UChicago Dining is taking steps towards safer dining for students with allergies after problems with allergen labeling were discovered last winter. The impetus for a safer labeling system came in January when second-year Max Freedman, dining hall representative for Jannotta House, noticed discrepancies between allergen information and ingredient lists provided at Cathey Dining Commons.
Freedman wrote in an email to The Maroon that he observed milk listed as an allergen at Cathey’s Kosher station, which would be in violation of the Jewish laws of Kashrut that forbid mixing dairy and meat. “Either the station was disobeying Kosher law, or the allergen information was listed incorrectly,” Freedman said.
“I know that the corporate policy vis-à-vis allergen and nutritional labeling was always to ensure accuracy, and that the breakdown came from how the dietician had to enter recipes into the computer system that generates the signs,” he said, adding, “this is worth fixing, and they know it.”
He mentioned this incongruity to the Dining Committee at their next meeting with student representatives. “I asked whether I could go back to my house with a guarantee that allergen information would be 100 percent accurate,” he said. The answer he received from the Dining Committee “fell short of a promise,” he said, but “from what I can tell, the allergen information seems to be correct right now.”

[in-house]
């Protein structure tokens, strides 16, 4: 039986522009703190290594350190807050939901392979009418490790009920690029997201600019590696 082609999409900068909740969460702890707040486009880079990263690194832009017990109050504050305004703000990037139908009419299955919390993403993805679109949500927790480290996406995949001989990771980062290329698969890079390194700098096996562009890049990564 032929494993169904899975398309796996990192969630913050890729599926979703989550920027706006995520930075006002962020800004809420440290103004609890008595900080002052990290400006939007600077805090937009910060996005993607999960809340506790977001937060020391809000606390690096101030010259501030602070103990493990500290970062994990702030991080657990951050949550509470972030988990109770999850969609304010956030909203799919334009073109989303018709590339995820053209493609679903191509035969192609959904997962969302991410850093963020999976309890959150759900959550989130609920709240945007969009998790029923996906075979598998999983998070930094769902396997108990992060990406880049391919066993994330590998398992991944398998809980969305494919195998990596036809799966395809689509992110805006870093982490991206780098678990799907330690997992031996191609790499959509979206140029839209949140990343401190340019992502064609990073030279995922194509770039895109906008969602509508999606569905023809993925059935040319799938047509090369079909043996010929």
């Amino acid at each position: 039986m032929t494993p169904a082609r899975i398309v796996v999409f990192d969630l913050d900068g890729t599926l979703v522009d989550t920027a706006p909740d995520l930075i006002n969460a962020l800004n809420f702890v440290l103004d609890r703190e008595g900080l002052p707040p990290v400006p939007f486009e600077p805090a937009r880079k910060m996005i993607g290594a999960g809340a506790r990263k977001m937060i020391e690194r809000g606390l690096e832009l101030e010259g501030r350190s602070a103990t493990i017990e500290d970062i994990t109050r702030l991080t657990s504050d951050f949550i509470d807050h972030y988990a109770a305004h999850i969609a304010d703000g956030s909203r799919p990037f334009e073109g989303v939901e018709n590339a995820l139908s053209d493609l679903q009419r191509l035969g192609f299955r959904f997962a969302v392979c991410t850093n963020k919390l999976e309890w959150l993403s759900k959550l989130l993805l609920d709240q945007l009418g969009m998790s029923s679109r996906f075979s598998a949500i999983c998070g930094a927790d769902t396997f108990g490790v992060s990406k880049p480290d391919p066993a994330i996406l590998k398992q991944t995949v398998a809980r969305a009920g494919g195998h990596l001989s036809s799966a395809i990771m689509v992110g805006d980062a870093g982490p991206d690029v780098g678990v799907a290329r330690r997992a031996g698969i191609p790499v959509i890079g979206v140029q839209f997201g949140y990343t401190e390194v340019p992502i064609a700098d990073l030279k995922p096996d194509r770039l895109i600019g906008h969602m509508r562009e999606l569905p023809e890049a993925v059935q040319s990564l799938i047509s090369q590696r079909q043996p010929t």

The main goals of Aramark’s allergen policy are to follow procedures closely and to make sure that there are systems in place to monitor and evaluate all food being prepared. UChicago Dining is working closely with Aramark and is “committed to providing safe and healthy options for all students,” said Marielle Sainvilus, the director of public affairs for UChicago Dining.
Sainvilus said that UChicago Dining is focused on working with students that have special dietary needs including Kosher, Halal, vegetarian, and gluten-free options.
UChicago is accredited by the Gluten Intolerance Group and gets all Kosher meals approved by the Chicago Rabbinical Council.
At the beginning of the quarter, UChicago Dining hired its only nutritionist, Jiyoung Kang, as part of a broader effort to ensure safe nutrition at Cathey.
Kang hopes to work with student health services and FitChicago to create a program that encompasses the idea of a healthy body and a healthy mind. She believes that the best way to ensure the health of students is not to focus only on nutrition, but on overall well-being. She said she hopes that discrepancies will be resolved quickly through better communication with the students and the Dining Committee.
This year, UChicago Dining is participating in the Food Allergy Resource and Education (FARE) pilot program, which allows the dining halls to access a wide variety of new resources. These resources will allow the staff to work closer with students with allergies, according to Kang.